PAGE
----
The Equi Caves
There is a whole hidden world in Lunigiana, a wonderland of wells, tunnels, underground lakes and caves filled with stalactites and stalagmites, a dimension that knows no master except the sheer force of nature. We’re talking about the Equi caves are a one-of-a-kind sight to behold: more than one thousand meters of holes and karst tunnels, history literally reverberates around these charming underground paths.
Although it is proven by the many artifacts unearthed in the cave that these spaces have always been frequented by humans, their modern history started in the year ‘700 when one of its superficial cavities was first “discovered” and called La Buca (The Hole). The first official cave explorations date back to the mid-twentieth century and even today their meanders are a continuous source of surprises.
When in Lunigiana, the Grotte di Equi are an absolute must: surrounded by lush vegetation and stunning rocky cliffs, the caves are located near the eponymous medieval village.
The cave’s location offers numerous tour options that go from the karst springs of the Buca, nicknamed the the giants’ mufflers and created by the erosion of water and rocks, to the prehistoric Tecchia, where numerous artifacts have been found, along with evident signs that record the passage of primitive men and animals that are now extinct. The Tecchia explorations have unearthed the bones of the dreaded “Ursus spelaeus” cave bear and we know for sure that the protruding rocks gave shelter to men of all eras thanks to the relics found on site: from the Neanderthal man to the populations of the copper and bronze ages, up to medieval times in which the cave was used as base for the construction of a sanctuary. All these historical transitions are explained in the archaeological exhibition set up inside the natural location.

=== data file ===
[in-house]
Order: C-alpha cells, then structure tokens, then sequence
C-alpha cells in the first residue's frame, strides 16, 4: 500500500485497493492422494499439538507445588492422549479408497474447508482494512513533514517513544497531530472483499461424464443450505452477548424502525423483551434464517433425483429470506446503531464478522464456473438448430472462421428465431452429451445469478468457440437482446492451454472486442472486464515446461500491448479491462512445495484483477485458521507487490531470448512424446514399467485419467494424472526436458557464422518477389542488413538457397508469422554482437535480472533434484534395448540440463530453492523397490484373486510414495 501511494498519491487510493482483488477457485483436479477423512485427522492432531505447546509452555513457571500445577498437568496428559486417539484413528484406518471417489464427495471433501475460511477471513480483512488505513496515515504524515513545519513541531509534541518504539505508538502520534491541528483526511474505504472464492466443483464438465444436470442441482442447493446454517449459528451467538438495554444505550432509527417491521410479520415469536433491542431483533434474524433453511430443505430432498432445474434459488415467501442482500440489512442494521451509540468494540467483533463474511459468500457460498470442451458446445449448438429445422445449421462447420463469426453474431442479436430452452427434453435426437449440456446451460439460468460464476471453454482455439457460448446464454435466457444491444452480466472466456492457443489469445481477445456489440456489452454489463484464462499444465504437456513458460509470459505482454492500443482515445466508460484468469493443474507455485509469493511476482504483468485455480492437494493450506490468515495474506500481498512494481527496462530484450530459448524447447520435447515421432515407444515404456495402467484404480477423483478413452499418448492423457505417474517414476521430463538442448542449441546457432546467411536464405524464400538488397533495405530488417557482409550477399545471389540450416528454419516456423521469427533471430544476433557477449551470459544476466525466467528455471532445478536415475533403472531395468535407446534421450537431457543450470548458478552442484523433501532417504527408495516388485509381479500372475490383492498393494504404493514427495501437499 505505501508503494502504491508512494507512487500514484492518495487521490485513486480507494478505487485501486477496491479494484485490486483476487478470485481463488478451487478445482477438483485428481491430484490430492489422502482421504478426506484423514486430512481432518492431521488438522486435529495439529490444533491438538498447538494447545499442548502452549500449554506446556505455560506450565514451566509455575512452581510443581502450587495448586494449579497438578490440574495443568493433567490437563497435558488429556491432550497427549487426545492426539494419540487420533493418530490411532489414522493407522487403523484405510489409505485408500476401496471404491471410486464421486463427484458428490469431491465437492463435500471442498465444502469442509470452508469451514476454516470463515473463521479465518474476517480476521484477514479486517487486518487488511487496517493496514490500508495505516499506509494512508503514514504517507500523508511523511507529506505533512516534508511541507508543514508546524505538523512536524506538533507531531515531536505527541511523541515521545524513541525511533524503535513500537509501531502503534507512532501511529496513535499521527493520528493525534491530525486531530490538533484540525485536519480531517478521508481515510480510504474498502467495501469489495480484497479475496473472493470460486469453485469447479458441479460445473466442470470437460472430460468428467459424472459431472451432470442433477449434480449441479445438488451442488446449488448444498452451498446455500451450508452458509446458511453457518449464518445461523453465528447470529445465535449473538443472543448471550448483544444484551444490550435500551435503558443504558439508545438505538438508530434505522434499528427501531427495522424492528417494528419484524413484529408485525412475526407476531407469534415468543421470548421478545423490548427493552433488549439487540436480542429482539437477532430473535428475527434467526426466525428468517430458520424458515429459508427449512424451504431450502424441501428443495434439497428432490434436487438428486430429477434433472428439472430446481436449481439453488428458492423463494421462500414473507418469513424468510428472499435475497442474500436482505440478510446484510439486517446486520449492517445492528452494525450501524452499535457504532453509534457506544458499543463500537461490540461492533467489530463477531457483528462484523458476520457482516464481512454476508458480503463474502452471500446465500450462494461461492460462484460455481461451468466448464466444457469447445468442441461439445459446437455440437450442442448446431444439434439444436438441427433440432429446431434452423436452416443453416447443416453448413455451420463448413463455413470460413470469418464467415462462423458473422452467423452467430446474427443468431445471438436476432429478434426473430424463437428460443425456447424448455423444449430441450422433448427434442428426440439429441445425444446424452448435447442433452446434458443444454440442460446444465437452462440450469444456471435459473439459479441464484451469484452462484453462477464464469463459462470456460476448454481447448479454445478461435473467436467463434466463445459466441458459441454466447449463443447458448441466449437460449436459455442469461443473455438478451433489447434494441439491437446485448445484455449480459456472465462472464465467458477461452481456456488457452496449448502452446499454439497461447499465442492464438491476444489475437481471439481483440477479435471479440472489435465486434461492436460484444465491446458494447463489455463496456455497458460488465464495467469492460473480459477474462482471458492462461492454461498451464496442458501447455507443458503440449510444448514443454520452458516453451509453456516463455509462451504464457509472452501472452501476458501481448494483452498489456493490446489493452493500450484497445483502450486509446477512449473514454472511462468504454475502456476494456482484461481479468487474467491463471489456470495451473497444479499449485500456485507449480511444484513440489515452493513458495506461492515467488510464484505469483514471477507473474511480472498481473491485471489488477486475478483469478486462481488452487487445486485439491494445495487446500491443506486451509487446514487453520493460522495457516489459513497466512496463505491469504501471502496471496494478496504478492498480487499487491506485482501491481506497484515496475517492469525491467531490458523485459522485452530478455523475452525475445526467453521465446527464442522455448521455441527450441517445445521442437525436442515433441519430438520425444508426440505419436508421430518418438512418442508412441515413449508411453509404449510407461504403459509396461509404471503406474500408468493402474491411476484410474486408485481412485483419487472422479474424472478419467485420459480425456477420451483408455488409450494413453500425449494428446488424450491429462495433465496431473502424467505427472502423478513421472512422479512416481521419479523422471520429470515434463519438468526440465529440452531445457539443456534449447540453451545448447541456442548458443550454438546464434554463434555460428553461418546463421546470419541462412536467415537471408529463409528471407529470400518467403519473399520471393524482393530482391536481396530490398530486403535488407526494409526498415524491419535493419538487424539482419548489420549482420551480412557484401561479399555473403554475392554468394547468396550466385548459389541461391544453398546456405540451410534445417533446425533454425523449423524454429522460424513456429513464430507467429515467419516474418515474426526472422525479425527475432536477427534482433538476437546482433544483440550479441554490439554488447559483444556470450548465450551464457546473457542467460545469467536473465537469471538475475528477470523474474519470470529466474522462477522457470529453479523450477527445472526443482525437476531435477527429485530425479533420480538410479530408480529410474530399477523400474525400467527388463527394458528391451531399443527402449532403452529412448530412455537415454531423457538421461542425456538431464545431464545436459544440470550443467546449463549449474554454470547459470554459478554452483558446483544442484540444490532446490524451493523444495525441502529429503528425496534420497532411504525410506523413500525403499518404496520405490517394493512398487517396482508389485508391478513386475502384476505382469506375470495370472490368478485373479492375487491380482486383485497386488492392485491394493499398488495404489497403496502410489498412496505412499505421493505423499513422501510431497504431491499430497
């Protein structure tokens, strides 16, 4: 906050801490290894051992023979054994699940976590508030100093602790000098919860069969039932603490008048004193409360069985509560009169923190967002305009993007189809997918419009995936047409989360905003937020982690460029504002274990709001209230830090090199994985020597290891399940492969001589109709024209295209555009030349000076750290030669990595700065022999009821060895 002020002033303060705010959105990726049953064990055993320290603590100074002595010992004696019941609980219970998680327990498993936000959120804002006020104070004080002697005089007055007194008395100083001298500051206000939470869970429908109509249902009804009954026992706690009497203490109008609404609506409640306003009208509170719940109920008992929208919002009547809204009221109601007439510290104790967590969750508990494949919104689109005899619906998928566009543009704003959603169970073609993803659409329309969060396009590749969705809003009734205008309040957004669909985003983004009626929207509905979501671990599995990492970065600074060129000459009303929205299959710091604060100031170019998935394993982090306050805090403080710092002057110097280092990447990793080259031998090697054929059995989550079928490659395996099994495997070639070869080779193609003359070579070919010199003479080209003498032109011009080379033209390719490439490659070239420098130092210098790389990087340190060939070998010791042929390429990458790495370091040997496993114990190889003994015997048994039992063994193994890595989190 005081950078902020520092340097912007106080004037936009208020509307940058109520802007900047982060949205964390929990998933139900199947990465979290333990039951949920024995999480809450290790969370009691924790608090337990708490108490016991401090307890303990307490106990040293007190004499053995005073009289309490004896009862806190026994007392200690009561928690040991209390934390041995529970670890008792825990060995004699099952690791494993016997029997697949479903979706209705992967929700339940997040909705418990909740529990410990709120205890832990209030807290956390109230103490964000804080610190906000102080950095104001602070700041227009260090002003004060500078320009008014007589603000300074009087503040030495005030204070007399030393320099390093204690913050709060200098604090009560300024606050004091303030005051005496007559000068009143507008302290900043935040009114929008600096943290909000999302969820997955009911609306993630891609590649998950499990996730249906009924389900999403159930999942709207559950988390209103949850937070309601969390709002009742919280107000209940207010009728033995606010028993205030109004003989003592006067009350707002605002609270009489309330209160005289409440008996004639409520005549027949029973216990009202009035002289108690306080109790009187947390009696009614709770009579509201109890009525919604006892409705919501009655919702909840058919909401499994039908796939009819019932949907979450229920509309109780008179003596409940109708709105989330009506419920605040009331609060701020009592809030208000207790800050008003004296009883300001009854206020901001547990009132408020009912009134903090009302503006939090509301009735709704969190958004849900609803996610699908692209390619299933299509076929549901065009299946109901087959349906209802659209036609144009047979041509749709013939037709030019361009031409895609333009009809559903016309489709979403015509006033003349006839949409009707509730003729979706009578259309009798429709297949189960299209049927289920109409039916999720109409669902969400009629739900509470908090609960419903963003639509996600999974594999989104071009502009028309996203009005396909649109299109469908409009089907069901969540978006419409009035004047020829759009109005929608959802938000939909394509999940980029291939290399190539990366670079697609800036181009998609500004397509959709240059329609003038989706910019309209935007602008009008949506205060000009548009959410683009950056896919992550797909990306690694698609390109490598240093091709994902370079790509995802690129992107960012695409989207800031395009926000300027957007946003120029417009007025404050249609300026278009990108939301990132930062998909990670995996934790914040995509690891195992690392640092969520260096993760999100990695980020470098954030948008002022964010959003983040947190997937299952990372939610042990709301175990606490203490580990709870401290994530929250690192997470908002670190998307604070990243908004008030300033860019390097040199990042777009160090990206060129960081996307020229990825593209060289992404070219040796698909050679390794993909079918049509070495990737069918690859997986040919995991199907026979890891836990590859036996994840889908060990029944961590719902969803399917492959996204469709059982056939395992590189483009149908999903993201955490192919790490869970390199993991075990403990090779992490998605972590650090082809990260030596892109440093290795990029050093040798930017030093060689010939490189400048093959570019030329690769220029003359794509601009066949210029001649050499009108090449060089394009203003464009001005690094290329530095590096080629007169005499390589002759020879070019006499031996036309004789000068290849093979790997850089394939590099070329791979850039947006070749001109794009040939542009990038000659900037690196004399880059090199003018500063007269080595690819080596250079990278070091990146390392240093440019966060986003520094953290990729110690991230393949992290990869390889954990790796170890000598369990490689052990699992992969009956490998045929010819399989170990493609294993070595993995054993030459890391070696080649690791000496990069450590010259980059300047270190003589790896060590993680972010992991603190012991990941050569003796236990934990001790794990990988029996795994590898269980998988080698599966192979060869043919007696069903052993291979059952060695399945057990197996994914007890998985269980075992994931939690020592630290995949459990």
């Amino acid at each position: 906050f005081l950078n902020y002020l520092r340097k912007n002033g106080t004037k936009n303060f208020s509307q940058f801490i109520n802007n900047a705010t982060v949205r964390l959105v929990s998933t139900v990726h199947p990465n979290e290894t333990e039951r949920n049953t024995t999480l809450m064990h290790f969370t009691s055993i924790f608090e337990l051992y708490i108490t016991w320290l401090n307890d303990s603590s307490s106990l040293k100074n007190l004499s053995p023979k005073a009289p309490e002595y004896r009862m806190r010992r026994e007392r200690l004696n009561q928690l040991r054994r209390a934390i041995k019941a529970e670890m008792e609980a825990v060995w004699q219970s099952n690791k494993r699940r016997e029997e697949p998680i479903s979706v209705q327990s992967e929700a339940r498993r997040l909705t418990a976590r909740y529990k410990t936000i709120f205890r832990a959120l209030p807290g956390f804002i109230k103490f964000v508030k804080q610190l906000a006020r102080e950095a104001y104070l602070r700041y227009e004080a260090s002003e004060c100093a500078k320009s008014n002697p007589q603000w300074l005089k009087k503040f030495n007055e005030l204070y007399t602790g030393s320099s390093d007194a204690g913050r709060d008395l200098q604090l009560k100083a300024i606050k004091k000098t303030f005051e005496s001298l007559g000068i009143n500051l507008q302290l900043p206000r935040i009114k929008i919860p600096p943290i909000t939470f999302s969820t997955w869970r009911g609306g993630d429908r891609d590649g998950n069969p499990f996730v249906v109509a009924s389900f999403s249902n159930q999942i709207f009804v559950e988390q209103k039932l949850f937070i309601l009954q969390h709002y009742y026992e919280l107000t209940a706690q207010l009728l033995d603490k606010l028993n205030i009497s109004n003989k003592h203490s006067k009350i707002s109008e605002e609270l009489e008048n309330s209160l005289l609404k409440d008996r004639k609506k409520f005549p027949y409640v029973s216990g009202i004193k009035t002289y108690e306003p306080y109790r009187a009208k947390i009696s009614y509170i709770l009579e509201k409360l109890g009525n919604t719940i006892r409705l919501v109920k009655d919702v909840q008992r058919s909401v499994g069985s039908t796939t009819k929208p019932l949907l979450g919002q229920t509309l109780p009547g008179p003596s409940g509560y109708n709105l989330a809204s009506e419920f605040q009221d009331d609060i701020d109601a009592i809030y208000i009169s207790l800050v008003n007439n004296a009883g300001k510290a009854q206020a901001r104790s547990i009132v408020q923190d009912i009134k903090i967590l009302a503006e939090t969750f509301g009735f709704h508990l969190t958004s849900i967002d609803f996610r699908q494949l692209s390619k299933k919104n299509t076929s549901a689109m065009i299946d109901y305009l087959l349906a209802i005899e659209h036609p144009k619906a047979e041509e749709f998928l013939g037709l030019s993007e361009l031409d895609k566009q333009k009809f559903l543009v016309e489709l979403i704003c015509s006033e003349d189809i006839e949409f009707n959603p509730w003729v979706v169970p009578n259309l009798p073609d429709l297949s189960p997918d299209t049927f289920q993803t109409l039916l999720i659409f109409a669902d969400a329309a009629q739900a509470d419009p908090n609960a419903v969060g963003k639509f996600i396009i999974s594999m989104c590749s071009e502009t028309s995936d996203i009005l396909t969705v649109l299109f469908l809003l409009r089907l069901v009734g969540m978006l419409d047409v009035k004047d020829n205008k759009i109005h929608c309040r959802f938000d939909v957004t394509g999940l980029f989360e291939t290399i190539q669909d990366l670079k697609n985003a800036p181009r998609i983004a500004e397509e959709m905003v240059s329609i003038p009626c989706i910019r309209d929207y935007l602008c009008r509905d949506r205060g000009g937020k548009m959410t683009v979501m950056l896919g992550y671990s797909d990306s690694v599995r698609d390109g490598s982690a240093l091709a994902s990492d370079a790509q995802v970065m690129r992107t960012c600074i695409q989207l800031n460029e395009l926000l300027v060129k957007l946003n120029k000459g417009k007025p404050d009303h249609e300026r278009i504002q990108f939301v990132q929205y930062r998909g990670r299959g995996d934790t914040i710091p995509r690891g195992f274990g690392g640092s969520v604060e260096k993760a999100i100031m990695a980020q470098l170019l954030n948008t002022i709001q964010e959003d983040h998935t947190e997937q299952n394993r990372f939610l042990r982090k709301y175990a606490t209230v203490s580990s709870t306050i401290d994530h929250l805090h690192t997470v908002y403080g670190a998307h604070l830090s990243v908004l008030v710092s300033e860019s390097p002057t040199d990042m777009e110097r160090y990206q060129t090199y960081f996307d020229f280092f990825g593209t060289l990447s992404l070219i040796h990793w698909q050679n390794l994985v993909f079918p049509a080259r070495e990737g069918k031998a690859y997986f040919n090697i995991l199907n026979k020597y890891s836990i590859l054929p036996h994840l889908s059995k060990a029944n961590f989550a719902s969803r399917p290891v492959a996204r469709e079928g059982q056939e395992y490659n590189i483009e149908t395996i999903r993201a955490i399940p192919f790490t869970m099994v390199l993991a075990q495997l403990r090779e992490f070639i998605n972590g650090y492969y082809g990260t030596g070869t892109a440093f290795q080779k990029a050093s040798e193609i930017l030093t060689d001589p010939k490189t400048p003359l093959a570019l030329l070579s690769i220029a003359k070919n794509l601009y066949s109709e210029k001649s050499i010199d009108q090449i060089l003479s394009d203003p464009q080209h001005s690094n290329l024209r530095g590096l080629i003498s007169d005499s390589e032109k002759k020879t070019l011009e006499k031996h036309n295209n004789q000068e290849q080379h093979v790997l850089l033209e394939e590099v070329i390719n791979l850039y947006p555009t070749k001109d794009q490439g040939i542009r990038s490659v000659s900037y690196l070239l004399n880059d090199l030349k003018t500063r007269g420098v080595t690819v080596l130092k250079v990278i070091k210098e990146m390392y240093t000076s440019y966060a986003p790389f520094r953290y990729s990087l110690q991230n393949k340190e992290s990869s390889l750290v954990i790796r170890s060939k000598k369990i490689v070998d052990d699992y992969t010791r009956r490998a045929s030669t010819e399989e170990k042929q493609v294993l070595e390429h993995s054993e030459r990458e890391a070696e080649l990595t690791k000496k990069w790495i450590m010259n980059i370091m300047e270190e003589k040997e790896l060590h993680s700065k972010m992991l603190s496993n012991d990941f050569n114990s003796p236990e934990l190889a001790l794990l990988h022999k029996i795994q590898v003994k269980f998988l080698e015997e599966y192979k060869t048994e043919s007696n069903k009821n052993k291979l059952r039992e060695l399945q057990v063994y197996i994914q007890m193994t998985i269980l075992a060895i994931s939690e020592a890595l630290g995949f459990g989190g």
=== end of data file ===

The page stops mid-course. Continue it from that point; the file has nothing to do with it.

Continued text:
Visiting the Grotte di Equi doesn’t only involve going underground, quite the contrary. To reach the various destinations it is necessary to walk trails immersed in nature and encounter jutting rock formations and breathtaking views such as the one that can be seen at the very top of the path that leads to the Tecchia’s entrance.
Today, it is possible to visit the site accompained by the park guides only and if you have kids the caves are the stimulating backdrop of engaging educational activities. In the village of Equi, the innovative ApuanGeoLab is definitely worth a visit: a veritable interactive workshop where both children and adults are invited to observe and experiment the mysterious earth sciences. Those who visit this area during the Christmas holidays will be greeted with yet another surprise: a charming nativity scene is staged inside the historic centre’s cellars, all furnished as artisan, carpenter and shepherds’ workshops.
Source: Trame di Lunigiana